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Wednesday, April 30, 2014

Giving back the Wisconsin way






April 29, 2014

By Jonah Beleckis

Hands in his sweatshirt pocket, clutching his miniature football filled with signatures, seventh-grader Abe was getting a backstage view of what a Wisconsin football practice looks like.

Before the day was done, someone would make him center stage.

Chris Borland, who is preparing for May’s National Football League Draft, came into the dining facility, saw Abe passively observing, and took it upon himself to make his experience that much more special.

Borland joined Abe for dinner, engaged him with a multitude of questions, showed him the locker room and gave him all the attention instead of the other way around. These acts of kindness are bridging the gap between student-athletes and the Madison community they mean so much to.


Through Madison’s Big Brothers Big Sisters organization, Todd Berge became Abe’s big brother. After their day with the Badger football team, Berge was grateful for the generosity they encountered and said he will not soon forget any of it.

“I was lucky enough to be able to tag along,” Berge said. “[It was] a once in a lifetime experience.”

Community Relations Coordinator Kayla Gross said the Badgers Give Back program, started in 2012, makes these events so special because it increases athletes’ accessibility and brings a human element to the table.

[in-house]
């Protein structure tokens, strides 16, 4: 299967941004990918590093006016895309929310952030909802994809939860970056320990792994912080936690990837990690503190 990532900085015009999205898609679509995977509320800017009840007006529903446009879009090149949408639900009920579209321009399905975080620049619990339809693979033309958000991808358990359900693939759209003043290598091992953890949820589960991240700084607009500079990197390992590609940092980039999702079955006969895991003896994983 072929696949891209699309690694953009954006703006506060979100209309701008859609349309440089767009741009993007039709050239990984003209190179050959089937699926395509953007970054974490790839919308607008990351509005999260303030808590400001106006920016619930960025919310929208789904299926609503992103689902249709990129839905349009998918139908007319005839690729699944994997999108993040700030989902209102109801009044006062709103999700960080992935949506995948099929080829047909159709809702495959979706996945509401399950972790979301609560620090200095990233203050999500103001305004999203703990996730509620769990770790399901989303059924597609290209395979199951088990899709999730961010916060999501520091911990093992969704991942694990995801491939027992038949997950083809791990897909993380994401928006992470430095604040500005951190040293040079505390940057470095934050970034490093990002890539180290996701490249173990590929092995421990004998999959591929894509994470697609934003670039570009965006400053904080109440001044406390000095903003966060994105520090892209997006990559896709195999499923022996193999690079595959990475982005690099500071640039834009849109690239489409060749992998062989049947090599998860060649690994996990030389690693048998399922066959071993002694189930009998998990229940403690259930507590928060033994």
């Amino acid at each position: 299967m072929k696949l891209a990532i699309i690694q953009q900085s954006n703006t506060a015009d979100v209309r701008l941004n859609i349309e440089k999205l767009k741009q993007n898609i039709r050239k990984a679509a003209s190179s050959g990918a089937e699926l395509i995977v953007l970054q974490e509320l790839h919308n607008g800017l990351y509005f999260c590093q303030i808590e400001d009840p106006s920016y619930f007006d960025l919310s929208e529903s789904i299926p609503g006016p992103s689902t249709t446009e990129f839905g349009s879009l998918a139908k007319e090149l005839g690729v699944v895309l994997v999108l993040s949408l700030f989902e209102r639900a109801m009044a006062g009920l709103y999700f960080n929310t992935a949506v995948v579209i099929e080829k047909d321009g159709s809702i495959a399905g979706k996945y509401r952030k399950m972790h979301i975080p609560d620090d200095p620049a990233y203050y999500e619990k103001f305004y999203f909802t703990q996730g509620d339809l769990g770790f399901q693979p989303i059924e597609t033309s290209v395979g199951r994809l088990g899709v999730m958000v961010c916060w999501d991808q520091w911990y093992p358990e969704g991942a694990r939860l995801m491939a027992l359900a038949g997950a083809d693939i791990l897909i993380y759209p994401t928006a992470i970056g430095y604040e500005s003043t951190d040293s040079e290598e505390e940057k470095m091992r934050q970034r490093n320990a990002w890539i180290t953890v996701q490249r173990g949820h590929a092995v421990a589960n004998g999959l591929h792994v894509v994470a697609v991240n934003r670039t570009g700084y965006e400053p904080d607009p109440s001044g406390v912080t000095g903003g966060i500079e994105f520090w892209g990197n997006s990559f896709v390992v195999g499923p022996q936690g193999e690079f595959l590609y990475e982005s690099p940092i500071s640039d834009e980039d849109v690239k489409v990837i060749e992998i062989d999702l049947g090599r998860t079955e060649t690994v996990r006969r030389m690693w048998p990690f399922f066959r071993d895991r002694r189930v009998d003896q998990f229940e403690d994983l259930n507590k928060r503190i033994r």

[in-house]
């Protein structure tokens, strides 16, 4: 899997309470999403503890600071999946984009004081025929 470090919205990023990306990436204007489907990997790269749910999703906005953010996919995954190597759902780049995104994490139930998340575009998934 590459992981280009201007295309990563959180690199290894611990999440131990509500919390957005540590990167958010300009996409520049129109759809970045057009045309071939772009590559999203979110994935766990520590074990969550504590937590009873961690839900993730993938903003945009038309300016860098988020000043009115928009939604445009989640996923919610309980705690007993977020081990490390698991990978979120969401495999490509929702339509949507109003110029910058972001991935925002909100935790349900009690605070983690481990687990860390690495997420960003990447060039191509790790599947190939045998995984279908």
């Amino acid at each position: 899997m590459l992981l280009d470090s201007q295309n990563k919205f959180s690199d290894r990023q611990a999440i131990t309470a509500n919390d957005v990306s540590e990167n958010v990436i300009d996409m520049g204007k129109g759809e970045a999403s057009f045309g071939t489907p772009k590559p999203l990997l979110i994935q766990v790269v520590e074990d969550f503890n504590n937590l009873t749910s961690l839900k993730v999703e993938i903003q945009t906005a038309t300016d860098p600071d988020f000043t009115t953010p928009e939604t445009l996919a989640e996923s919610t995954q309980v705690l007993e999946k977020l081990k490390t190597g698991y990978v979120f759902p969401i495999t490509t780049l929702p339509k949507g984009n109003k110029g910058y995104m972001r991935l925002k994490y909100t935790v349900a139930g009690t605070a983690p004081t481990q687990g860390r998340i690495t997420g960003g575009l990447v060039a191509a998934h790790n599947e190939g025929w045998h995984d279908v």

For children especially, hearing the student-athletes they idolize ask them about their day, their interests, their struggles, can be quite the experience. However, some are fortunate enough to have more than one of these experiences.

Last May, Badgers Give Back gave Wisconsin fan and cancer patient Darien Moran, 14, a Badgers-themed bedroom makeover as part of Make-A-Wish Wisconsin, according to uwbadgers.com. But since then, he has formed a relationship with the football team and Borland in particular, whom he visits and talks to on a regular basis.

“[Moran’s] a big Badgers fan and was afflicted by cancer so it was with Make-A-Wish Foundation,” Borland said. “But it kind of blossomed into more than that.”

The program’s benefits go both ways. The student-athletes themselves marvel at the opportunities they get to give back and how they grow from them.

“[Moran] has become a friend, like a younger brother almost,” Borland said. “Nothing compares to my relationship with Darien ... That’s been special.”


The Badgers Give Back program increased the publicity of the student-athletes’ outreach efforts, according to Gross.

Before the stories were getting out there, Borland said the overall student-athlete outreach effort was missing an identity.

“The organization of it kind of gave it a face, which was good for the community, good for Wisconsin, but also good for our people within the program,” he said. “A lot of players from all different sports got involved because they, like any other fan, saw the face of it, saw Badgers Give Back and realized the opportunity.”

A favorite opportunity among the student-athletes are trips to the American Family Children’s Hospital, according to Gross. So much so, she has to turn requests away because so many people want to go.

“It’s hard to go over there and see these kids fighting for their lives sometimes, but to know they have a place that is so wonderful, for them to go to while they are sick, you leave with a smile,” Gross said.

According to Gross, the football team has been going to AFCH the Friday before every home game for about 20 years, a tradition that started during Barry Alvarez’s coaching tenure. The hockey team has also been making regular visits for about 15 years.